Mitsuo “Mits” Aoki
When Mitsuo “Mits” Aoki appeared on MidWeek‘s cover back in October 1987, he was a 73-year-old counselor and professor working to help the terminally ill and his students understand dying and death.
Aoki was quoted in that story, “My work is to help dying persons turn their dying into an achievement, a shining work of art.” Now at 93 years old, his past statements are helping him prepare for his own journey.
His speech is a little slow, and you can hear the age in his voice, but his mind is still sharp and he is very careful in choosing his words.
“Death can be a liberating phenomenon,” says Aoki. “I worked for 43 years teaching embracing death. And when people embrace death, they touch something - like when my wife died.”
Lynne Aoki passed away in 1993. Before her death, she would assist in Aoki’s quest to remove the stigma from death.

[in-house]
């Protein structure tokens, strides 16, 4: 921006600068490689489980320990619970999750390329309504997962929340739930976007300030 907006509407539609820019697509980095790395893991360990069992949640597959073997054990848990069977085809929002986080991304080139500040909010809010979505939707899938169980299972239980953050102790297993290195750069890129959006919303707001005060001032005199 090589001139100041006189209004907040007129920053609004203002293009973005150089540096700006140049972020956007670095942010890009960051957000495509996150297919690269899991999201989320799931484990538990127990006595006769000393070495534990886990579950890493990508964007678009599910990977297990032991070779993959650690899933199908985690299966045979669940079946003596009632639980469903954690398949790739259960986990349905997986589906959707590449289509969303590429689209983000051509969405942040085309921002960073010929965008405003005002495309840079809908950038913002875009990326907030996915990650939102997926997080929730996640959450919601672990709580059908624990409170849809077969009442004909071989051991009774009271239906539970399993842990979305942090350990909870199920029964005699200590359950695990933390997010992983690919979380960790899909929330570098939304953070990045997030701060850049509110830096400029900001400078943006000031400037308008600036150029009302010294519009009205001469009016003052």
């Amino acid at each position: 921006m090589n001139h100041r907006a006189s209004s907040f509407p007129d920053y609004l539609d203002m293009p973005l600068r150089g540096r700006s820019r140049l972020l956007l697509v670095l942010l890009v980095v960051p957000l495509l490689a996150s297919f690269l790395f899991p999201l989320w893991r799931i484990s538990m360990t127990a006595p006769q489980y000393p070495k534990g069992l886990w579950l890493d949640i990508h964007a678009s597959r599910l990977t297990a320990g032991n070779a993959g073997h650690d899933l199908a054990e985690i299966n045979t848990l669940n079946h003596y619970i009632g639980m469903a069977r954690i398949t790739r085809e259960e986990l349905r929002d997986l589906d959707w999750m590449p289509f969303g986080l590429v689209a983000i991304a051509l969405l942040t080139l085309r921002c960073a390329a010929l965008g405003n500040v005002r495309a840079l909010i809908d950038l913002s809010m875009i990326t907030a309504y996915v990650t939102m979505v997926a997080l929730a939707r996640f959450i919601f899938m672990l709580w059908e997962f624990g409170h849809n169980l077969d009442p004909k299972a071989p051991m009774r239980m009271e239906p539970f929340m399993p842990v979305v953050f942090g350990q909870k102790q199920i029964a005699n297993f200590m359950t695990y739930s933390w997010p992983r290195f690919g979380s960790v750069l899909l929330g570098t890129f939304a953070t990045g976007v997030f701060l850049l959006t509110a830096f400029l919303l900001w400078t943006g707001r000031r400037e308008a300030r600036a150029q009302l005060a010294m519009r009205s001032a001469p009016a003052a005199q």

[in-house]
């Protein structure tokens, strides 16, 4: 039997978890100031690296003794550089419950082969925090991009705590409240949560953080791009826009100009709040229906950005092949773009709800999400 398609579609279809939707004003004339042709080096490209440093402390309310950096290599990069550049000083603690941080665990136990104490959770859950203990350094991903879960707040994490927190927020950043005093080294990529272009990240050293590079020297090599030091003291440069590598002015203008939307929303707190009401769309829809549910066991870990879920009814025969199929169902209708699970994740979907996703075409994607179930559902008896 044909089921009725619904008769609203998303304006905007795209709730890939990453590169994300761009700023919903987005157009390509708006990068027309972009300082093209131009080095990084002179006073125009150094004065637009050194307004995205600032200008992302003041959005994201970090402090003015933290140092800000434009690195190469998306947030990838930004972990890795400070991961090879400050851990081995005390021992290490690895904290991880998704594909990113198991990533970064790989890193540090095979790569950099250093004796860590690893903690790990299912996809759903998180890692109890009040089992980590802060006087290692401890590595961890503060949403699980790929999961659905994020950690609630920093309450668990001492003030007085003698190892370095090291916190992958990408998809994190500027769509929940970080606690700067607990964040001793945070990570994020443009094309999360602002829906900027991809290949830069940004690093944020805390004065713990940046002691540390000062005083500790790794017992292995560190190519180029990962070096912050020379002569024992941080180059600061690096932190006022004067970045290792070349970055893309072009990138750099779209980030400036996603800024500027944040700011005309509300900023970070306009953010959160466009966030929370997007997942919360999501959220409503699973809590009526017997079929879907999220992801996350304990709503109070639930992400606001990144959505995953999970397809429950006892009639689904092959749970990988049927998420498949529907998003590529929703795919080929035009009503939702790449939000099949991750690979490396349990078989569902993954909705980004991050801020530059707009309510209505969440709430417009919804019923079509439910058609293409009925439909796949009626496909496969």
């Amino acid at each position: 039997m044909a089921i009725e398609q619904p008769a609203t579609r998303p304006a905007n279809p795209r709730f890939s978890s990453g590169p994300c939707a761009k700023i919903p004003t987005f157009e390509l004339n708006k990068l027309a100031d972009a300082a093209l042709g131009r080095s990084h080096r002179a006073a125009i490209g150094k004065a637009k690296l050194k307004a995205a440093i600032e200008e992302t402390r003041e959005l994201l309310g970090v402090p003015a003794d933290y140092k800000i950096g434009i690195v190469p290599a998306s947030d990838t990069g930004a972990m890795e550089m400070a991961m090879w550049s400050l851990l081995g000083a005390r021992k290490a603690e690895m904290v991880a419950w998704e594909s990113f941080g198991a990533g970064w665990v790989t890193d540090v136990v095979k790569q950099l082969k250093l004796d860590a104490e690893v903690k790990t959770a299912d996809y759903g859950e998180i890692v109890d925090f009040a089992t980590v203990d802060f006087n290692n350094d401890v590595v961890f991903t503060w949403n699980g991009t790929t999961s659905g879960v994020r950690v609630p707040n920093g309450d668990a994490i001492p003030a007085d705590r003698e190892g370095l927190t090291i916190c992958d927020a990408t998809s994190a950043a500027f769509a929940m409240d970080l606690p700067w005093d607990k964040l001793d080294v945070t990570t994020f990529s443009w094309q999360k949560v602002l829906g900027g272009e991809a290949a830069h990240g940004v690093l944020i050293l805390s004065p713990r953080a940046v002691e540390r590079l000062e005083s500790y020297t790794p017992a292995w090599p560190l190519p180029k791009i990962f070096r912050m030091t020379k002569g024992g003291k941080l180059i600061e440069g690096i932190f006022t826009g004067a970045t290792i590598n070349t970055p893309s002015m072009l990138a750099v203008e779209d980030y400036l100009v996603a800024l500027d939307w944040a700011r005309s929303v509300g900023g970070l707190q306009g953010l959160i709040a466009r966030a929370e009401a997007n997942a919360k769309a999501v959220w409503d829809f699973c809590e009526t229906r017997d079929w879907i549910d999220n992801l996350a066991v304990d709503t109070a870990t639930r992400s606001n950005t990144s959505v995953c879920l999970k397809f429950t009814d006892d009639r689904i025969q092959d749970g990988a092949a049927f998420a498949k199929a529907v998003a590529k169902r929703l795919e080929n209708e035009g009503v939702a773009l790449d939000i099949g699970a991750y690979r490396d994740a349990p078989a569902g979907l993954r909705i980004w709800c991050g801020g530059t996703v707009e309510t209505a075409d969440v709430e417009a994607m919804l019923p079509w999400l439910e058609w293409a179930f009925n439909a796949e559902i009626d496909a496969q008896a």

Where most people would find sadness in his wife’s passing, Aoki found joy. “Because of the teachings, she started emerging in her own right,” he says. “It was such a joy to have a wife who became a new person, so to speak.”
The now-retired professor was born and raised on the Kohala plantations on the Big Island, converting from Buddhism to Christianity in his 20s. He earned his doctorate from Chicago Theological Seminary, ministered on Maui and Kauai for several years and then traveled the world searching for “planetary consciousness.”
Aoki is most well-known for beginning the school of religion at UH-Manoa in 1956, introducing courses on death and the dying to the university’s curriculum. “I enjoyed teaching,” he says, estimating the total number of students he taught at about 49,000. “It was one of the most popular courses I taught. The students just loved me.”
To this day, he sometimes makes it down to Waikiki to visit some of his favorite students.
Aoki now lives at Pohai Nani, a retirement community in Kaneohe, but is not finished working just yet.
He will show his documentary, Living Your Dying, at Unity Church of Hawaii Aug. 23, 4 to 7 p.m., to commemorate the many years he has contributed his knowledge of death and dying to the community.
When asked if he had anything he wanted to say about the film, Aoki says, “No. I’ve said enough.”
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